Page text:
Now I can't remember exactly how any of that output ended up making its way to California, but before too long I found myself in a recording studio, the legendary A&M Studios in the heart of Hollywood in fact, playing guitar on a handful of songs for the band Best Of Seven. By the time we were done recording, I was a member, and for the next couple of years, we were trotted out by our management to showcase for every major label still standing, even generating a little heat within the industry that ultimately resulted in nothing more than me amassing a ton of frequent flyer miles, and enough recorded material to release 4 or 5 records, had one of those labels seen fit to actually sign us.
So, like all things, that band ultimately came to an end, and I landed on my feet in Nashville, TN, with a new outfit, played all over the Southeast and Midwest, recorded a bunch of songs, and managed to get some important people interested all over again before it imploded. This is where I found myself face to face with the microphone at center stage.
Tired of searching for someone to sing my songs, I just opted to do it myself, and for the last 10+ years, I have been cranking out records with my band The Great Affairs, and traveling the country in a van to play them live for anyone who will listen.
This year though, I’m taking a little time away from the band to promote my second solo LP ‘From The Dark’, that I co-produced with Grammy-winning Mixer/Engineer Michael Saint-Leon. It’s a fairly marked departure from the Rock N’ Roll stylings of my day gig, hanging its hat on the Singer/Songwriter side of the street for the better part of its 39-minute running time.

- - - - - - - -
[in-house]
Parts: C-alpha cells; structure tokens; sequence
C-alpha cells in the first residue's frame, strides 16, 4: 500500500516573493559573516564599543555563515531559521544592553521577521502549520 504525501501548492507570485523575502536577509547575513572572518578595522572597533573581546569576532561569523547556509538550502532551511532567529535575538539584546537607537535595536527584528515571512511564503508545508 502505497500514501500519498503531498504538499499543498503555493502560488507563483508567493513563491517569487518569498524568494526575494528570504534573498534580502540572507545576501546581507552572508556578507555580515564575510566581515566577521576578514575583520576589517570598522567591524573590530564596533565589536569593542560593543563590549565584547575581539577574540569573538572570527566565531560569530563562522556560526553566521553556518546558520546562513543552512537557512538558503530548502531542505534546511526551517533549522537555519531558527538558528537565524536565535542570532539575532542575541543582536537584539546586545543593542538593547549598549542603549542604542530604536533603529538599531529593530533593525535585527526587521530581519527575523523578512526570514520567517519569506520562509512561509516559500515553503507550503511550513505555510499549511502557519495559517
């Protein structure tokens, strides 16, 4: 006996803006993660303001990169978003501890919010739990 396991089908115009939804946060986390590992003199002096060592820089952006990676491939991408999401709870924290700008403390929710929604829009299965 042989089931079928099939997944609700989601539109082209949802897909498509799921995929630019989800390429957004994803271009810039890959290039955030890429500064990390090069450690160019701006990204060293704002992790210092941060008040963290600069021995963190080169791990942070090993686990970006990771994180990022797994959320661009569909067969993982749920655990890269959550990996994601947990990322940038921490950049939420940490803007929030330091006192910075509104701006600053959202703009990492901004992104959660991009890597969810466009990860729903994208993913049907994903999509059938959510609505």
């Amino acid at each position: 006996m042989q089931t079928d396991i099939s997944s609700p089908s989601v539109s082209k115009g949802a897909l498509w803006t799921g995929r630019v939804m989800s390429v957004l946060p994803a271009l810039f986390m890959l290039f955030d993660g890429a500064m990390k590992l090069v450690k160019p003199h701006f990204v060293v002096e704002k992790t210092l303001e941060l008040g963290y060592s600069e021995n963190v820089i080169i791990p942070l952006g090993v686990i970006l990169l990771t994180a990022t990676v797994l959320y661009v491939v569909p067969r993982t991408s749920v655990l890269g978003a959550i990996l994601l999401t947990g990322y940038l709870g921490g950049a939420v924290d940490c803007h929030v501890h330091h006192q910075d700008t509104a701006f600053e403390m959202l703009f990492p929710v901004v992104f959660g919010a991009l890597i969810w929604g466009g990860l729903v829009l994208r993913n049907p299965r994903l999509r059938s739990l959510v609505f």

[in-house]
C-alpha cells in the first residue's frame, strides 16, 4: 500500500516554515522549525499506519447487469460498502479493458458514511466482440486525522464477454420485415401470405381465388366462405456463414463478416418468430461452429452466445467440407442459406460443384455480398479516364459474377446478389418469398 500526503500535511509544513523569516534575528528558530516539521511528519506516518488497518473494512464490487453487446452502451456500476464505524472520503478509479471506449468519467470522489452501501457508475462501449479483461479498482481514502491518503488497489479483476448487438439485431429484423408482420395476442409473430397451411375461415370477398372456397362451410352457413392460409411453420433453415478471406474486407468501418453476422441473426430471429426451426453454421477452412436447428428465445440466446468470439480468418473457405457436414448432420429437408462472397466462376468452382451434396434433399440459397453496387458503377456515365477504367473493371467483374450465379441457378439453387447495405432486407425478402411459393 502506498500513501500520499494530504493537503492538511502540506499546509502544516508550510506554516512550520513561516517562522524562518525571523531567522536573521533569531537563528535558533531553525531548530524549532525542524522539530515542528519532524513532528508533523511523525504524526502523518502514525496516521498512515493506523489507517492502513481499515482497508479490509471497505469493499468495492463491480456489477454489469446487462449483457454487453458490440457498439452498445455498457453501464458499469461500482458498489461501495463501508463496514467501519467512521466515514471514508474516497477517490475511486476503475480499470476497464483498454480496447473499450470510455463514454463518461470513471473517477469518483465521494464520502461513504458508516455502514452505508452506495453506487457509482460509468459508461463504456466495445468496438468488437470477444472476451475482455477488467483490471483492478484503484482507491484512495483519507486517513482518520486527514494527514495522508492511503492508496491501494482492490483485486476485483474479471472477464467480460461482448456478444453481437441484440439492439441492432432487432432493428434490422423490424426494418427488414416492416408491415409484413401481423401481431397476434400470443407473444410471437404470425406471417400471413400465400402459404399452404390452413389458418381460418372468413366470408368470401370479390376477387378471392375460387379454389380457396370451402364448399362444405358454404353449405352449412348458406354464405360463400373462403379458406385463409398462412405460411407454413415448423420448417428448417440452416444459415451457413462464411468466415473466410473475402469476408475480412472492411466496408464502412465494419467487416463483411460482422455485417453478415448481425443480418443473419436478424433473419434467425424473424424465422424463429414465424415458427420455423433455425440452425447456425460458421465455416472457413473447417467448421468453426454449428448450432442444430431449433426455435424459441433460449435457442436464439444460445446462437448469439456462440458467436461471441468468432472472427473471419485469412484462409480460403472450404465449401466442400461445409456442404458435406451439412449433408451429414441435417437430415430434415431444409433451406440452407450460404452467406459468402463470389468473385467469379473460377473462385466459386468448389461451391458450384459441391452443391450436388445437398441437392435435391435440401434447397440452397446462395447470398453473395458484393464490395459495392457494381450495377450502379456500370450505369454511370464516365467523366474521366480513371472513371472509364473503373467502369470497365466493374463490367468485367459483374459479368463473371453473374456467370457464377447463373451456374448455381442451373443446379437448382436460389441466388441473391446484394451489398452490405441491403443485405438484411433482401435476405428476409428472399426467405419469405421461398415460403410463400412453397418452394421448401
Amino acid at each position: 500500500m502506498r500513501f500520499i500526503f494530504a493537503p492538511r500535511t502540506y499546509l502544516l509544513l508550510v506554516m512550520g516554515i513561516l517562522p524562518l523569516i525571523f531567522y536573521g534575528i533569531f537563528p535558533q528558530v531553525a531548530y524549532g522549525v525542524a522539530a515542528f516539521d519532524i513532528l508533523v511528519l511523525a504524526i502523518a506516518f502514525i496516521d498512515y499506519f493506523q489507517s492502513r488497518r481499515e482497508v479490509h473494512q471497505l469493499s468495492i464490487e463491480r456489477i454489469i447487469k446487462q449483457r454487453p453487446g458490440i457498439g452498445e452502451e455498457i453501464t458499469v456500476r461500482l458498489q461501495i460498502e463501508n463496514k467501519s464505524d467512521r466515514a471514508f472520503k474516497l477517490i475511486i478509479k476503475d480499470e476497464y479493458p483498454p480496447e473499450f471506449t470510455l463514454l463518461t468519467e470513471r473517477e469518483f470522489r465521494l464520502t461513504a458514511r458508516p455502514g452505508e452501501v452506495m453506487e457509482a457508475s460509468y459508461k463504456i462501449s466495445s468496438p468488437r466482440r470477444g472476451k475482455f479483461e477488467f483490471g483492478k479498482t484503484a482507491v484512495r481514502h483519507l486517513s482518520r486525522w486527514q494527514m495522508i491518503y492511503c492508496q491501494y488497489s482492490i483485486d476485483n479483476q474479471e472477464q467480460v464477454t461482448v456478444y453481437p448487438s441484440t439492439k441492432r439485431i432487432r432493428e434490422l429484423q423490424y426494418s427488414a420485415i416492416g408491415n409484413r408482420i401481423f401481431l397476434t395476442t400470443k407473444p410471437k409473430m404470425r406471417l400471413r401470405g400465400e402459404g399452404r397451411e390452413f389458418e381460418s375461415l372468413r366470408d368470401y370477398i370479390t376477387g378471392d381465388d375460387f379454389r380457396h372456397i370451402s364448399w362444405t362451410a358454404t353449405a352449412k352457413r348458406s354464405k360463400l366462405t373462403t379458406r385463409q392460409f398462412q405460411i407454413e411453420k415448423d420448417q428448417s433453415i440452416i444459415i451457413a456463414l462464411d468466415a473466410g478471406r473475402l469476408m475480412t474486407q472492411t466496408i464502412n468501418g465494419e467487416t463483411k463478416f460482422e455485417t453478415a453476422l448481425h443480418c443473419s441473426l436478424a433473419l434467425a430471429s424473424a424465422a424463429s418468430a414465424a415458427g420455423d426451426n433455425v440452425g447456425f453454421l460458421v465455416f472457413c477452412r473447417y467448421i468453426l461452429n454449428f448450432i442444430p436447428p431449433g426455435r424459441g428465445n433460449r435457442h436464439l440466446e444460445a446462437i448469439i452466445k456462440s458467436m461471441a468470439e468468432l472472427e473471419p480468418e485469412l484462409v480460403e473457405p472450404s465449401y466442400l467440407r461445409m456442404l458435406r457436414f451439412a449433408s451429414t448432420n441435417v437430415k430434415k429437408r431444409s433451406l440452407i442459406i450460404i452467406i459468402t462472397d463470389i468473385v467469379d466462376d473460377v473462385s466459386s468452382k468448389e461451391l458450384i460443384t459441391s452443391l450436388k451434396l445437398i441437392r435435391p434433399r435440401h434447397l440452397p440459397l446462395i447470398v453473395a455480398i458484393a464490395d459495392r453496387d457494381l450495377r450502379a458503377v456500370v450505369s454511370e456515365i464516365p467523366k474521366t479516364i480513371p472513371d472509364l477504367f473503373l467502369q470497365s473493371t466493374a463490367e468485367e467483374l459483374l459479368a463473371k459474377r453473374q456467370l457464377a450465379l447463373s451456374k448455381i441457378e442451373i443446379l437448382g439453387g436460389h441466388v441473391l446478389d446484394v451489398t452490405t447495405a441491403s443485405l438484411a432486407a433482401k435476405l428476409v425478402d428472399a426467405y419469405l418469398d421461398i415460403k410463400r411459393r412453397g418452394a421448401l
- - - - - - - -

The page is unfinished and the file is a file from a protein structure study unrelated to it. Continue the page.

The last time I did one of these solo records(2016’s ‘An Overnight Low’), it was necessitated by me having amassed a glut of material that I was quite proud of, but that my band couldn’t really put to good use. That last time was also my FIRST time doing something like this on my own, or at least something I intended to actually release commercially. As anxious as I was about financing said effort, and assembling the players to help me make it worth sticking my neck out for those songs, I’ve never once regretted it.
While it could have amounted to little more than an exercise in fiscal irresponsibility, it was remarkably liberating, restored a bit of the faith I think I’d lost in myself as a writer and artist, and actually managed to turn a profit, in spite of the fact that I did very little in the way of proper promotion for it.
Now, a few short years later, I get a similar itch and make quick work of gathering a crew to realize the vision for what would ultimately become ‘From The Dark’: 10 songs about untimely passings. unexpected diagnoses, unrelenting addictions, and the unfortunate reality that such is life sometimes, when a younger man’s days are behind you.
I wanted to strip away some of the artifice that can go along with doing the straight-up Rock ensemble thing, and maybe see if I could cut a little closer to the core, and tell stories that seemed less like they’d been viewed from a distance or through some lens, lived vicariously. In fact, I didn’t really want to “tell stories” at all, what I wanted to do was get some things off my chest as truthfully and un-self-consciously as possible.